Migrants in the City of Coatzacoalcos
Every year, an estimated 500,000 people flee violence and poverty in El Salvador, Honduras and Guatemala and enter Mexico with the hope of reaching the United States.

In Mexico, these people are systematically exposed to further episodes of violence. We have teams working on Mexico’s southern and northern borders, and at various key locations in between, offering medical, psychological and social support to migrants and refugees along the perilous migration route from Central America to the United States.

Our projects also assist vulnerable local communities and victims of violence, including sexual violence, in Guerrero state and in the border city of Reynosa.

MSF teams are currently responding to the COVID-19 pandemic in Mexico.

Our activities in 2021 in Mexico

Data and information from the International Activity Report 2021.

MSF in Mexico in 2021 In Mexico, Médecins Sans Frontières (MSF) supports communities affected by violence and ever-growing numbers of refugees and migrants travelling through the country.
Map_Mexico_2021.png

According to UNHCR, the UN refugee agency, the numbers of displaced people in Central American countries reached record levels in 2021, creating a humanitarian crisis. Almost a million people fled their homes to escape violence and a lack of opportunities in their home countries, a situation exacerbated by the COVID-19 pandemic. The new US administration had indicated that it would adopt a more compassionate attitude towards undocumented migrants and refugees arriving from the south, but it maintained its restrictive asylum policies, citing public health reasons, closed its borders and deported hundreds of thousands of people to Mexico and other countries. This, and the criminalisation of migration by regional governments, forced people to risk more dangerous routes, where they were exposed to robbery, extortion, torture, sexual aggression, rape and kidnapping.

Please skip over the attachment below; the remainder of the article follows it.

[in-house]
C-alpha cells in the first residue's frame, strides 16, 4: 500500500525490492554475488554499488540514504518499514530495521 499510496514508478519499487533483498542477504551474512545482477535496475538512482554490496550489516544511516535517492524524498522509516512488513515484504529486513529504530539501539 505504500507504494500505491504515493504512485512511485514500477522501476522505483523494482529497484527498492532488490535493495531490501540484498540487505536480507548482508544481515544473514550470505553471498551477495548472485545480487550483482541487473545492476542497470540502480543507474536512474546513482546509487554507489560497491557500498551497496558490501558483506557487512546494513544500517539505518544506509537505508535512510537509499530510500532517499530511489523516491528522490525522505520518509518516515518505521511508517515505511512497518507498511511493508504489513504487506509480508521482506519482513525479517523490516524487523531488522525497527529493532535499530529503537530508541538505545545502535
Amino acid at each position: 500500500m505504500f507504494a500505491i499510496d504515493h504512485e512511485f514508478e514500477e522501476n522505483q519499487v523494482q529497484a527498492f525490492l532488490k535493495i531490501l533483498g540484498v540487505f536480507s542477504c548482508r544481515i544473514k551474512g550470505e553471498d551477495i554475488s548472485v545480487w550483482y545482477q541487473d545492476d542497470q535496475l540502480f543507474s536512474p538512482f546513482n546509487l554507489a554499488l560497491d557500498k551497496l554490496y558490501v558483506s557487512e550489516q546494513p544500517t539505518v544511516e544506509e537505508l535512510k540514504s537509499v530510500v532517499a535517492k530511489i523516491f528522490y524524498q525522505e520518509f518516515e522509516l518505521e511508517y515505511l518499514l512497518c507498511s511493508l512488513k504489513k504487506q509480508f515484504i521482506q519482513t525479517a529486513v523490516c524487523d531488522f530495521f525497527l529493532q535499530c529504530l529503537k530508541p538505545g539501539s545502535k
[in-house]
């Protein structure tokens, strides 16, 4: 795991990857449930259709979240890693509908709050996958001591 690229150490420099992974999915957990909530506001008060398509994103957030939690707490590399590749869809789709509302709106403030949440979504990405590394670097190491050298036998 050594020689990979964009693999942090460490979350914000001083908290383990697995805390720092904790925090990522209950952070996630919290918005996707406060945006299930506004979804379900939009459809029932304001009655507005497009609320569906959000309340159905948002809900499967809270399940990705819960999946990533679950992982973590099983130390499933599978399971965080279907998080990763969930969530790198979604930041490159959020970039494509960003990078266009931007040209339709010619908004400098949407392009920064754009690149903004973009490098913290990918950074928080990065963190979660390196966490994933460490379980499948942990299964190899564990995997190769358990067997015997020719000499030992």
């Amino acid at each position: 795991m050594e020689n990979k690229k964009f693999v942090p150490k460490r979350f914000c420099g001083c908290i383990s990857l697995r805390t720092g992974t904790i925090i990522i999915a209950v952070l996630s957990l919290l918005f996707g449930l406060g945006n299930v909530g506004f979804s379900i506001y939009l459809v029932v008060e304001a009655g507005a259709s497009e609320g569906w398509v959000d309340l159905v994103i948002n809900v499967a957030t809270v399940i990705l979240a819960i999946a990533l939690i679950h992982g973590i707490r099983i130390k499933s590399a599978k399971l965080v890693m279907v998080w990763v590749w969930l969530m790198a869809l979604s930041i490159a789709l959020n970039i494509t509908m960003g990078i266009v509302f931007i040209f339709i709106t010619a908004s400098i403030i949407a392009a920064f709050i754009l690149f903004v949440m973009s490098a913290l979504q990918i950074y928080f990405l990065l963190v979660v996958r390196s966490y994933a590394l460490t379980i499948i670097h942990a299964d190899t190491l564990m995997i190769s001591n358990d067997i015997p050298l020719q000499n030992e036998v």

Our teams worked to improve access to medical and psychological care at different points along the migration route, prioritising assistance to the most vulnerable groups: children, unaccompanied minors, women travelling alone, non-Spanish-speaking people, extracontinental migrants, older adults, LGBTIQ+ people and victims of direct violence. 

The mobility of our operations enabled us to provide emergency responses to specific needs as they were detected. We sent teams to work on Mexico’s northern border, in Nuevo Laredo, Tamaulipas state, and Ciudad Acuña, Coahuila state, as well as in the south, where we assisted migrants arriving in Tapachula, Chiapas state. Our comprehensive care centre in Mexico City continued to offer medical, psychological, physiotherapy and social work care to migrants, refugees and Mexican citizens who have been victims of extreme violence.  

In September, we decided to reorient our project in Reynosa and Matamoros, Tamaulipas state, where we had been providing care for victims of violence and sexual violence since 2019, to assist thousands of migrants trapped in precarious conditions in shelters and makeshift camps. As well as medical and psychological consultations, we ran health promotion activities, offered social support and distributed drinking water and hygiene kits. 

In the second half of the year, we launched an emergency intervention in Mexico City, focused on health promotion activities, to support institutions to address the needs of huge influxes of migrants, mainly from Haiti.